of Guru Granth Sahib. Guru Arjan gave a central place of worship to
the Sikhs in Harmandir Sahib. What now he wanted was a scripture for
the Sikhs. So he collected from Bhai Mohan, the son of Guru Amar Das,
the hymns of the first three Gurus and some Bhagats, and added to them
the compositions of his father Guru Ramdas, and his own. He got the
Adi Granth written by Bhai Gurdas. Guru Arjan gave the copy to Bhai
Bano for binding. He took it for binding to Lahore and on the way
prepared a copy. This is known as Bhai Bano's copy. Guru Arjan got the
original after binding. He installed the Guru Granth Sahib at Harmandir Sahib
in 1604. Baba Buddha was appointed as its first Granthi or keeper.
This copy passed into custody of Bhai Dhirmal, son of Guru Hargobind,
who refused to give it to the Guru. Subsequently some Sikhs brought
this copy to the ninth Guru who returned it to Dhirmal. It is said
that Guru Gobind Singh stayed at Damdama Sahib for nine months in 1706
and dictated the whole Adi Granth to Bhai Mani Singh. Undoubtedly, the
Guru expunged certain unauthorised pieces which had crept into some
pirated copies and gave it a final form.
Gurbani and Bhagatbani. The major principle of compilation was that
verses which praised God and denounced superstition and caste were to
be included in the Guru Granth Sahib. As regards the compositions of Bhagats,
generally the same principle was observed. Guru Arjan included the
verses of those who believed in the unity of God and brotherhood of
The Granth Sahib was to be broadbased. It could contain with itself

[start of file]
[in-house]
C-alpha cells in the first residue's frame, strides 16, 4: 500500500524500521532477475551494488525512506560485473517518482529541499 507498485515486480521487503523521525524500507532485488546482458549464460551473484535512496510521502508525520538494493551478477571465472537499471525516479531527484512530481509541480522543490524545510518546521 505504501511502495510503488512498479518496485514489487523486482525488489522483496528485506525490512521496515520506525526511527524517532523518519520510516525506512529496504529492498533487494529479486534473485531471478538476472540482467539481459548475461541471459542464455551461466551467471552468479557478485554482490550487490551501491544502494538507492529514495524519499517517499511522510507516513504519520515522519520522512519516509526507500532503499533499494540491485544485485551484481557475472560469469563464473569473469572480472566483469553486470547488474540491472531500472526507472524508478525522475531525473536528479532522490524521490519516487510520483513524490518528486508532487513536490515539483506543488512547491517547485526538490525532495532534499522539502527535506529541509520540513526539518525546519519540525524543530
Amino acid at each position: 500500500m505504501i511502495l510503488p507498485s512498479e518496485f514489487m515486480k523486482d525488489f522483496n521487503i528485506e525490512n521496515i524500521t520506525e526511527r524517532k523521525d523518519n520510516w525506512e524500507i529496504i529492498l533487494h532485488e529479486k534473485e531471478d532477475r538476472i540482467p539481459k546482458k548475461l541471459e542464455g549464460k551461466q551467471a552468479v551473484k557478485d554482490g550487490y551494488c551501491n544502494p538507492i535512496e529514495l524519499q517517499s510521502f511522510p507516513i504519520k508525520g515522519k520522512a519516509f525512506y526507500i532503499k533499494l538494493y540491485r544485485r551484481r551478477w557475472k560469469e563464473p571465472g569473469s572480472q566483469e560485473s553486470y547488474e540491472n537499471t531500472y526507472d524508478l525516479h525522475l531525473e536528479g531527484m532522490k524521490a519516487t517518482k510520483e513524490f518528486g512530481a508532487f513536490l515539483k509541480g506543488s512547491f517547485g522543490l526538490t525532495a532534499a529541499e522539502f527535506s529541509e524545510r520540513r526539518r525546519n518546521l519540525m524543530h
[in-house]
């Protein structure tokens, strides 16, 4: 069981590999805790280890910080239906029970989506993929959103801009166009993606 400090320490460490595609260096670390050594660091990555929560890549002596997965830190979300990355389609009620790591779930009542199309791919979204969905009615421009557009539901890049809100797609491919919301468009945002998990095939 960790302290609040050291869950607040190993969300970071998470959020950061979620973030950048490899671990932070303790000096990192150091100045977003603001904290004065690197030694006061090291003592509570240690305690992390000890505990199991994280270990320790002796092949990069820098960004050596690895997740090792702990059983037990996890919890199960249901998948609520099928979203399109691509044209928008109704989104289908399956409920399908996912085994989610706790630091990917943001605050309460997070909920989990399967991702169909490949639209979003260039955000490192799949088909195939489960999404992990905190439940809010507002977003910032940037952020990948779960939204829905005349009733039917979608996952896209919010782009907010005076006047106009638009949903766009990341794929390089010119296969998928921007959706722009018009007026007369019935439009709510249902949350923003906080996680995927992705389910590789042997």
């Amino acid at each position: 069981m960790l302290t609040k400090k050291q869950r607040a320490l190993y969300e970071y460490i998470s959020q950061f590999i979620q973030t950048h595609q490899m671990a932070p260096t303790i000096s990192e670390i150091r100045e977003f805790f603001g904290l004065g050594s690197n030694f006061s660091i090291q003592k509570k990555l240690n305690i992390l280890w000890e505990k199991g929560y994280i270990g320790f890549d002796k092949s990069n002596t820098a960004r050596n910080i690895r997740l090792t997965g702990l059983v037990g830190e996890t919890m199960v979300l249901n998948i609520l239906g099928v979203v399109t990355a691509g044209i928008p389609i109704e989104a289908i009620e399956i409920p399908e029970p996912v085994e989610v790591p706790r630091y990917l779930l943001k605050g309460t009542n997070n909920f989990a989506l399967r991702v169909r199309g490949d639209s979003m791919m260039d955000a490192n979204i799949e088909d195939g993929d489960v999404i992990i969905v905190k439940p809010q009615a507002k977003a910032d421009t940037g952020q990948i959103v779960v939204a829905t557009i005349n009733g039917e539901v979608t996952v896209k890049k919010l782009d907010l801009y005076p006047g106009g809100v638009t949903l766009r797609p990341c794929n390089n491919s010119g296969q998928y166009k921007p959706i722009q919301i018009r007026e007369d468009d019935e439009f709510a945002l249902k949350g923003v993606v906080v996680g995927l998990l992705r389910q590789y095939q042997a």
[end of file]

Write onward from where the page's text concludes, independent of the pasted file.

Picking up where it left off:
principles of mono-theism and the Bhakti cult. No puristic or
linguistic tests were applied to the compositions. Foreign words,
coined words and current words were put into this literary dish. In
selecting the musical scores-Ragas, the Guru employed homely and
simple metaphors. Gene-rally speaking, hymns of devotion, the glory of
God, men's spiritual efforts and equality of men and women were
incorported in the Guru Granth Sahib.
The Contents The Granth Sahib also called Adi Granth contains
compositions of the first five Gurus, the ninth Guru, fifteen Bhagats
(Jai Dev, Nam Dev, Trilochan, Parmanand, Sadna, Ramanand, Beni,
Dhanna, Pipa, Sain, Kabir, Ravidas, Farid, Surday, Bhikhan) and eleven
Bhattas (Mathra, Jalap, Harbans, Talya, Salya, Bhal, Kulh Sahar, Nal,
Kirat, Gayand, Sadrang).
Guru Granth Sahib contains 5894 hymns. The number of stanzas
according to Pincott is 15575. 974 hymns are written by the first
Guru, 62 by the second Guru, 907 by the third, 679 by the fourth, 2218
by the fifth, and 115 by the ninth. Among the remaining 922 hymns of
Bhagats, the highest number of hymns (541) is by Kabir.
Music forms the basis of the classification of the hymns. Under each
Rag, the hymns are arranged in the following order :
1. Chaupadas-hymns of four verses.
2. Ashtapadas-hymns of eight verses.
3. Long poems.
4. Chhants-Verses of six lines.
5. Short poems.
6. Vars consisting of two or more Saloks and a Pauri.
7. Poems of Bhagats in the same order.
The hymns are further classified according to the musical clef (Ghar)
in which each is to be sung. Although according to the index of Ragas